>Chief Judge Ronald Longstaff of the US District Court for Southern Iowa has ruled that the “work tolerance test” at the company’s meat packing plant in Fort Madison, Iowa was not necessary for performance of entry-level jobs, and thus discriminated against females, according to a news release from the EEOC. The test was passed by 97% of men and fewer than 40% of women, and Dial failed to prove that it was necessary, according to the agency. More specifically, Longstaff said that the test violated Title VII of the Civil Rights Act of 1964.
>Implemented in January 2000, the strength test was put in place to make sure fewer people were injured, according to the company. Before the test was instituted, almost half of those hired by the sausage plant were women, even though the job was physically demanding and required lifting heavy boxes. Longstaff ruled that because women could perform the job before the test was instituted and because the test was harder than the job itself, it was illegitimately put in place.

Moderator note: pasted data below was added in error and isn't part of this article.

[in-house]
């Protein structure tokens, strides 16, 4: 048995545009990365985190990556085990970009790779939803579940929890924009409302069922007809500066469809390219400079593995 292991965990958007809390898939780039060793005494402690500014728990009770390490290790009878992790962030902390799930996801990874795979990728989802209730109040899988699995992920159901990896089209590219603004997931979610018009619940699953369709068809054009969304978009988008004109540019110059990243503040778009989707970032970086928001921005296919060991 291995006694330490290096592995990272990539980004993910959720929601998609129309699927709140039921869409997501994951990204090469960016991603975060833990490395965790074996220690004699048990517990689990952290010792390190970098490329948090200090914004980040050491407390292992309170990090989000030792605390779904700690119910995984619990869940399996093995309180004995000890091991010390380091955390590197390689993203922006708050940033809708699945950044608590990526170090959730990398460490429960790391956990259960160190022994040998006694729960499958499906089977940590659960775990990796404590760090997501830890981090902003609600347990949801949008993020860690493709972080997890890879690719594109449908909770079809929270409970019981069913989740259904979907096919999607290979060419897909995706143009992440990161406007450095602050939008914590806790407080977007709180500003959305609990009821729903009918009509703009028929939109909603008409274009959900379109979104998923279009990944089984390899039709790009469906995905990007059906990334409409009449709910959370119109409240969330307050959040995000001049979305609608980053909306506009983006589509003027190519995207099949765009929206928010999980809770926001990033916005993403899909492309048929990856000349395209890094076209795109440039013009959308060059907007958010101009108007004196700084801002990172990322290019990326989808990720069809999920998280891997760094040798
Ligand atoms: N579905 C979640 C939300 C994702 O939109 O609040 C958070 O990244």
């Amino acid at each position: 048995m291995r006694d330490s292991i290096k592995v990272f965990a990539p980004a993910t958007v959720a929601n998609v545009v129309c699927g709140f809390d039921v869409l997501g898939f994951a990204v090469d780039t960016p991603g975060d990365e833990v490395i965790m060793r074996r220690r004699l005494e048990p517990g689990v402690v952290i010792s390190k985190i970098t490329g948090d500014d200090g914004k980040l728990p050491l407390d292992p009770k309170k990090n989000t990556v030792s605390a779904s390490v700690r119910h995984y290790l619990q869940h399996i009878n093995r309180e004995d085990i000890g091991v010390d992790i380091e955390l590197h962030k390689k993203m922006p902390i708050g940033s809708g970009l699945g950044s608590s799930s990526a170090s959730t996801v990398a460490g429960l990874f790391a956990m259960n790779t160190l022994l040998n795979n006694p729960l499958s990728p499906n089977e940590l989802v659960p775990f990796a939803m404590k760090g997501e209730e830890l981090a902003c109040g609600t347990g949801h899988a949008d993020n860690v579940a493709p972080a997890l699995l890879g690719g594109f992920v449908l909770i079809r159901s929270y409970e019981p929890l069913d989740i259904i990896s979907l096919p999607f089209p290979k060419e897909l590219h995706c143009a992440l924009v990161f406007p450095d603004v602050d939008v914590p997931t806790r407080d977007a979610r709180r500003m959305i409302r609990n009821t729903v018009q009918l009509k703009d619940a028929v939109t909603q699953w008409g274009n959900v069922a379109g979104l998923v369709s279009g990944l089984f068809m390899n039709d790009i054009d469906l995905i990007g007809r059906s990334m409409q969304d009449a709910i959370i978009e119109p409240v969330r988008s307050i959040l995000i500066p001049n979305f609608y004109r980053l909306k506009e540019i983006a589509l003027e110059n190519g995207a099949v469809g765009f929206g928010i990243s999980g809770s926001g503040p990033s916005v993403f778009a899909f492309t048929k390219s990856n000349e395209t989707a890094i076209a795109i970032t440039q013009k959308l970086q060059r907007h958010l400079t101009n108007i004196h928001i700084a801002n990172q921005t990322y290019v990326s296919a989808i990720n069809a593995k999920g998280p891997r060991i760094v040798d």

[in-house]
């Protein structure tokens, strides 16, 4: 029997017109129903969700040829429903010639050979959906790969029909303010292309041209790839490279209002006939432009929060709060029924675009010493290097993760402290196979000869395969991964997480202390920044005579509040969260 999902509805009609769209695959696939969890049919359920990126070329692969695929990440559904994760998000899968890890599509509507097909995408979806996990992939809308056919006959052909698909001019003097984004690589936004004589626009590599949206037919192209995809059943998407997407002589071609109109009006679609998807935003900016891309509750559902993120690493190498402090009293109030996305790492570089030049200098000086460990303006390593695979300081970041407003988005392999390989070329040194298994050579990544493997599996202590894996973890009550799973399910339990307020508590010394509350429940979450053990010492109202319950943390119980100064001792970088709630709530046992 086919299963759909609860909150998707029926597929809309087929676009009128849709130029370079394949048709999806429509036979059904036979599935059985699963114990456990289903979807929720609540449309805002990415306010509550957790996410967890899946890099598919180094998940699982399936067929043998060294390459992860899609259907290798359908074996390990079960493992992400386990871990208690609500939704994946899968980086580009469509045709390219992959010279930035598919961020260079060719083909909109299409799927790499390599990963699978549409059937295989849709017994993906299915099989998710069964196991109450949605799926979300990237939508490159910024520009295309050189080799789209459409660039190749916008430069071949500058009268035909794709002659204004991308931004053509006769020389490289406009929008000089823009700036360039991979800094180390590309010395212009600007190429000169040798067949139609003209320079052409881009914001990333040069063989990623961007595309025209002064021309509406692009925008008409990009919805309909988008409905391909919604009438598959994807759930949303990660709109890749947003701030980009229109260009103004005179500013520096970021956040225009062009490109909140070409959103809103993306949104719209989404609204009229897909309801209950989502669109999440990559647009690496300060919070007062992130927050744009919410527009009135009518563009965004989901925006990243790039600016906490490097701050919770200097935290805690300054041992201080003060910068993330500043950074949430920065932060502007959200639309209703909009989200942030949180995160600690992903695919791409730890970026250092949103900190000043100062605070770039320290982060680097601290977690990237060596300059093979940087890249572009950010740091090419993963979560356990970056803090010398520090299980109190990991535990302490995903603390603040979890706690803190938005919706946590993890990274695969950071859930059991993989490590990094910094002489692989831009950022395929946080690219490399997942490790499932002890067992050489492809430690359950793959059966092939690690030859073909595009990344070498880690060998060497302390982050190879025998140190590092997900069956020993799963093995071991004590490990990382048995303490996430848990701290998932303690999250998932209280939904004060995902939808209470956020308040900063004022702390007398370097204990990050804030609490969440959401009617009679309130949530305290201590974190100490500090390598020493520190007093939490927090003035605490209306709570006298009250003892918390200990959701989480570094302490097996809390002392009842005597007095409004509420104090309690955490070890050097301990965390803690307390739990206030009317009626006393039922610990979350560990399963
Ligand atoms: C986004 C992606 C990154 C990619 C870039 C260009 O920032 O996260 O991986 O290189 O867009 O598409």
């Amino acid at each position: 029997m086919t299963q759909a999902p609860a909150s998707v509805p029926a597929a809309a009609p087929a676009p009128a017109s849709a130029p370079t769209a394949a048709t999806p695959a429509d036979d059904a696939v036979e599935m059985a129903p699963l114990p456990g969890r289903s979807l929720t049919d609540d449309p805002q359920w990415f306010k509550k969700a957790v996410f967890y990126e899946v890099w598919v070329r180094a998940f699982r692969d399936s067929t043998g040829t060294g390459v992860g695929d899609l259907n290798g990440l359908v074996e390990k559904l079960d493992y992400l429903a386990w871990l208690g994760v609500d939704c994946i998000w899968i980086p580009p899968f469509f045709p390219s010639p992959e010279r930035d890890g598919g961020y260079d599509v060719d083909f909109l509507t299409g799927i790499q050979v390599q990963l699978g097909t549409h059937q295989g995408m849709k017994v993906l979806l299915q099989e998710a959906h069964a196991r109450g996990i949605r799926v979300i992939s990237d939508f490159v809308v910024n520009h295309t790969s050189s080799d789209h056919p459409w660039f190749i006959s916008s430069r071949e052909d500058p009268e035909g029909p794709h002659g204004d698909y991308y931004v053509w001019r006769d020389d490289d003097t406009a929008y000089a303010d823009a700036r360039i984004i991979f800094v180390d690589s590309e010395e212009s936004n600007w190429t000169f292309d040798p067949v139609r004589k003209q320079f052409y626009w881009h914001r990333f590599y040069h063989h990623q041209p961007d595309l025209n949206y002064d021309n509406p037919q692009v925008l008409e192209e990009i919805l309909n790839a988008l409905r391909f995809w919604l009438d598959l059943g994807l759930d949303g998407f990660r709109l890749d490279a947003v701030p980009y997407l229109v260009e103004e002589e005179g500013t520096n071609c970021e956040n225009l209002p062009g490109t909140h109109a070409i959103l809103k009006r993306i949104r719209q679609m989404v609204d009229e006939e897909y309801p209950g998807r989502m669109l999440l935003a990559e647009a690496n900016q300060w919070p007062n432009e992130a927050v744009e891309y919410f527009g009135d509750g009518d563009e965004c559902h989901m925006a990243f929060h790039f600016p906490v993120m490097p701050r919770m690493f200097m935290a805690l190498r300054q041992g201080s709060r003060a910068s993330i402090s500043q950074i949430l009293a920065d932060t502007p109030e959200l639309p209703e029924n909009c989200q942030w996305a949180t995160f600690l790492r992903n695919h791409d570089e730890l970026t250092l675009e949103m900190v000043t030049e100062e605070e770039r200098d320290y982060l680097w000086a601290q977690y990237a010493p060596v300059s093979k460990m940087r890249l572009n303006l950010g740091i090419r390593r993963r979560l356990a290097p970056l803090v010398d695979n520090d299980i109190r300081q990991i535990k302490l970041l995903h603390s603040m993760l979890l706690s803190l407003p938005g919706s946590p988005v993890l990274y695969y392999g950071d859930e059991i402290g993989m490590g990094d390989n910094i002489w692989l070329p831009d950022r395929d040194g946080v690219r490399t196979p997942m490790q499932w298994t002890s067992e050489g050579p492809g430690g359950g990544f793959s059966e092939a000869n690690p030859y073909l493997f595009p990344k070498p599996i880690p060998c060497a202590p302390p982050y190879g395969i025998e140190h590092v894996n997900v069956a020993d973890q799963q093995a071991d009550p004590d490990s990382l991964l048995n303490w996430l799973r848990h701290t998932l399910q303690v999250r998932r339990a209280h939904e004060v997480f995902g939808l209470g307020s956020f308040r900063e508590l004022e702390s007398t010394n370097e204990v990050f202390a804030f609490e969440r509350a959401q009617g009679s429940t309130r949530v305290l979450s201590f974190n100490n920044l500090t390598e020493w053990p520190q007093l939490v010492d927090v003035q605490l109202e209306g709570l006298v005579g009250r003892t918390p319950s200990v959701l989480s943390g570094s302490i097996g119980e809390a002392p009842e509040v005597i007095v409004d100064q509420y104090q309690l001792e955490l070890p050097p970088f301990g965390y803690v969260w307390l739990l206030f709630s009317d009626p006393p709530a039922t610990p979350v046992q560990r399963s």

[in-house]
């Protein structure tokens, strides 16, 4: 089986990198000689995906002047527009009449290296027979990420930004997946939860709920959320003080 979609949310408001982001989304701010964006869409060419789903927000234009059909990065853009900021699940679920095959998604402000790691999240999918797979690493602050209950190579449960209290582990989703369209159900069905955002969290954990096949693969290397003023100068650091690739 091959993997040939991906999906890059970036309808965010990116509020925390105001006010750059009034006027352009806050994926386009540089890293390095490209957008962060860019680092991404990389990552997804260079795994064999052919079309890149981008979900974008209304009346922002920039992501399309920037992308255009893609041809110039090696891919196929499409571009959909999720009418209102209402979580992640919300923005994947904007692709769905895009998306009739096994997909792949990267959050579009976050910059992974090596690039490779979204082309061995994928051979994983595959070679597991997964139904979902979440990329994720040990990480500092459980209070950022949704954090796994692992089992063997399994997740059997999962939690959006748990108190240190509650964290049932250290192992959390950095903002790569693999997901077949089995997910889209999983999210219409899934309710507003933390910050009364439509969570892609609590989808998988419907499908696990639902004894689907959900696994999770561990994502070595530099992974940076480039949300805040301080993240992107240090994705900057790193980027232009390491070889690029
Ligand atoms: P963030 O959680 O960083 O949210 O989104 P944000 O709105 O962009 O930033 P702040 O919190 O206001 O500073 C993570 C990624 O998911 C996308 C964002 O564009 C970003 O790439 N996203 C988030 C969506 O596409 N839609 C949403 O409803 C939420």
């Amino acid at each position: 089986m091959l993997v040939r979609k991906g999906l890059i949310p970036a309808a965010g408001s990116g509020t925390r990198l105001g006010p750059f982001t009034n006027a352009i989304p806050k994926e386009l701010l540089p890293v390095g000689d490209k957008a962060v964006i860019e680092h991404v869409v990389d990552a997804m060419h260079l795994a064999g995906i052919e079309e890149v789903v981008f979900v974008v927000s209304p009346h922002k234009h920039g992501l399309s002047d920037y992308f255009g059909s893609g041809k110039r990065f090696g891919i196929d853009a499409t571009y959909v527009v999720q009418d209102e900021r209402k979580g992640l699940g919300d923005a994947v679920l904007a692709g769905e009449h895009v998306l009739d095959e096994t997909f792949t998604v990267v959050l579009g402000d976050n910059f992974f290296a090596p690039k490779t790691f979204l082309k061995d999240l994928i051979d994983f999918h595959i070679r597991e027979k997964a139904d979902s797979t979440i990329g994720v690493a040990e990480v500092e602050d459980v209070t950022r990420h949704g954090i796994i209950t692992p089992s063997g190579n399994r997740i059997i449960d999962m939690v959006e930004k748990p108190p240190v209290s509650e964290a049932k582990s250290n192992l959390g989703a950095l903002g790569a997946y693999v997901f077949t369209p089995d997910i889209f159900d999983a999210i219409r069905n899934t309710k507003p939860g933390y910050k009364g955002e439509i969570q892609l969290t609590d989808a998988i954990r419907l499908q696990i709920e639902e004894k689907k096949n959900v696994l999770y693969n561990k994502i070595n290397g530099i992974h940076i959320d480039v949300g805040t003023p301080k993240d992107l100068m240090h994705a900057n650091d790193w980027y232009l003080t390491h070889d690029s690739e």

>Longstaff also approved the finding of a jury which had ruled that Dial’s use of the test was intentionally discriminatory against women. He will now consider an appropriate level of relief for about 50 women who had been rejected from the job based on the test.
>The case was brought in 2002 by the EEOC based on charges filed by Paula Liles, who applied for a position at the company after the test was put in place. Liles failed the test because of her height – she had to go on her toes to complete a lift – and thus failed to garner a position at the company despite doing similar work in the past, according to the news release.
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